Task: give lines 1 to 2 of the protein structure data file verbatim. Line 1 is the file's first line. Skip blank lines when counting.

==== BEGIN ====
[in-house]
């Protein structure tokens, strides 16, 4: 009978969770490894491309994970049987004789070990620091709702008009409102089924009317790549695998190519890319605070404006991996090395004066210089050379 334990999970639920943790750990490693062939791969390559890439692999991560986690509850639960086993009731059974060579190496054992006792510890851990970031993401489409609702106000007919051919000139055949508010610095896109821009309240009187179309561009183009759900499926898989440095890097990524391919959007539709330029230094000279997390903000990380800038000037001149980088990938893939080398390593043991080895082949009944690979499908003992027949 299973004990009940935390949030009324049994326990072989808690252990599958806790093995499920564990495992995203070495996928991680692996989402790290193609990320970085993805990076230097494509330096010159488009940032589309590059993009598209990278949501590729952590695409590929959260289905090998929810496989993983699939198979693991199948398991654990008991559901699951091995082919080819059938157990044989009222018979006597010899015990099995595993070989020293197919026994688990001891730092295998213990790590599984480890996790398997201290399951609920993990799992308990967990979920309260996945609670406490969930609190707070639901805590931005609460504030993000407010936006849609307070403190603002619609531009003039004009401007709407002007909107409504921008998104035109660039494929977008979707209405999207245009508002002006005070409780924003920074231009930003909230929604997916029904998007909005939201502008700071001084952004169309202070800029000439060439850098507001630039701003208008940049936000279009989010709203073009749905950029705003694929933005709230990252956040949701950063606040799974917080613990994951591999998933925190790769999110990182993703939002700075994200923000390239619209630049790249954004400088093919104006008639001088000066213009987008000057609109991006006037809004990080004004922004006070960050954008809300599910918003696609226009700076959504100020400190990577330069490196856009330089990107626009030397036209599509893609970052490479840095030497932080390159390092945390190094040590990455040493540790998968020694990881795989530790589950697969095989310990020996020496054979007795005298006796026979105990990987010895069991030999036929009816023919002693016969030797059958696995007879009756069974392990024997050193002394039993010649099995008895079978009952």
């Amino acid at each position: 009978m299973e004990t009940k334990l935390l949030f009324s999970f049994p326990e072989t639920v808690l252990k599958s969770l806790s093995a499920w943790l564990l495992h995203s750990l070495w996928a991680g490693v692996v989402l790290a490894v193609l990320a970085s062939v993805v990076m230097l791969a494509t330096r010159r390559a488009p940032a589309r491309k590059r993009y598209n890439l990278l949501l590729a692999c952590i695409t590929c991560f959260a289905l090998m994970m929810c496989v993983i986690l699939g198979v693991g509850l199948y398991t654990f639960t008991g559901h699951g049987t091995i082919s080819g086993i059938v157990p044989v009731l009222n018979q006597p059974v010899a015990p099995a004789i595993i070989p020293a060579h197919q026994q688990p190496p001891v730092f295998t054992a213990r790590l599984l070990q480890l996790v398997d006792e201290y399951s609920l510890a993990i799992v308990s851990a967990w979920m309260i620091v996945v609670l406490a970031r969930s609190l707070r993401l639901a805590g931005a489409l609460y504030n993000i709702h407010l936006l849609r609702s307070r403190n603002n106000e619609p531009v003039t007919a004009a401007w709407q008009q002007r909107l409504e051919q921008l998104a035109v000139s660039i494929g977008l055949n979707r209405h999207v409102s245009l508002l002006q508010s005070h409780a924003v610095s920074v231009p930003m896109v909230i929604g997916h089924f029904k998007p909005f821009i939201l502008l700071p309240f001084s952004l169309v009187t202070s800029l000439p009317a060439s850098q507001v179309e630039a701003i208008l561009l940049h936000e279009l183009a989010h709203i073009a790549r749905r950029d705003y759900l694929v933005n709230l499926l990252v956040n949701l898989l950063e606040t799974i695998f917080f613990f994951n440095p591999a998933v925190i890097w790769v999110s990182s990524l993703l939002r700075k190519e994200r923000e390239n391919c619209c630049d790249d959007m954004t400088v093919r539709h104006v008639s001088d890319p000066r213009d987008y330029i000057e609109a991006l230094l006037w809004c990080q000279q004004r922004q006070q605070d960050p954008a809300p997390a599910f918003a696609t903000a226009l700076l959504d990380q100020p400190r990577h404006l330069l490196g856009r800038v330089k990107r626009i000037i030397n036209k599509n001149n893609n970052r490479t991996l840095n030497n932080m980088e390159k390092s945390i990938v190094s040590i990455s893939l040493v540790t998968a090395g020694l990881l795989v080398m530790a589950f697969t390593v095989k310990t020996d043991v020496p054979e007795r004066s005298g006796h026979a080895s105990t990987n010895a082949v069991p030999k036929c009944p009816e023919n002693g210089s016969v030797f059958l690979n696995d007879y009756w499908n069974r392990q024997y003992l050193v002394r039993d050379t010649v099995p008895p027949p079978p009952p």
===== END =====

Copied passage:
[in-house]
């Protein structure tokens, strides 16, 4: 009978969770490894491309994970049987004789070990620091709702008009409102089924009317790549695998190519890319605070404006991996090395004066210089050379 334990999970639920943790750990490693062939791969390559890439692999991560986690509850639960086993009731059974060579190496054992006792510890851990970031993401489409609702106000007919051919000139055949508010610095896109821009309240009187179309561009183009759900499926898989440095890097990524391919959007539709330029230094000279997390903000990380800038000037001149980088990938893939080398390593043991080895082949009944690979499908003992027949 299973004990009940935390949030009324049994326990072989808690252990599958806790093995499920564990495992995203070495996928991680692996989402790290193609990320970085993805990076230097494509330096010159488009940032589309590059993009598209990278949501590729952590695409590929959260289905090998929810496989993983699939198979693991199948398991654990008991559901699951091995082919080819059938157990044989009222018979006597010899015990099995595993070989020293197919026994688990001891730092295998213990790590599984480890996790398997201290399951609920993990799992308990967990979920309260996945609670406490969930609190707070639901805590931005609460504030993000407010936006849609307070403190603002619609531009003039004009401007709407002007909107409504921008998104035109660039494929977008979707209405999207245009508002002006005070409780924003920074231009930003909230929604997916029904998007909005939201502008700071001084952004169309202070800029000439060439850098507001630039701003208008940049936000279009989010709203073009749905950029705003694929933005709230990252956040949701950063606040799974917080613990994951591999998933925190790769999110990182993703939002700075994200923000390239619209630049790249954004400088093919104006008639001088000066213009987008000057609109991006006037809004990080004004922004006070960050954008809300599910918003696609226009700076959504100020400190990577330069490196856009330089990107626009030397036209599509893609970052490479840095030497932080390159390092945390190094040590990455040493540790998968020694990881795989530790589950697969095989310990020996020496054979007795005298006796026979105990990987010895069991030999036929009816023919002693016969030797059958696995007879009756069974392990024997050193002394039993010649099995008895079978009952």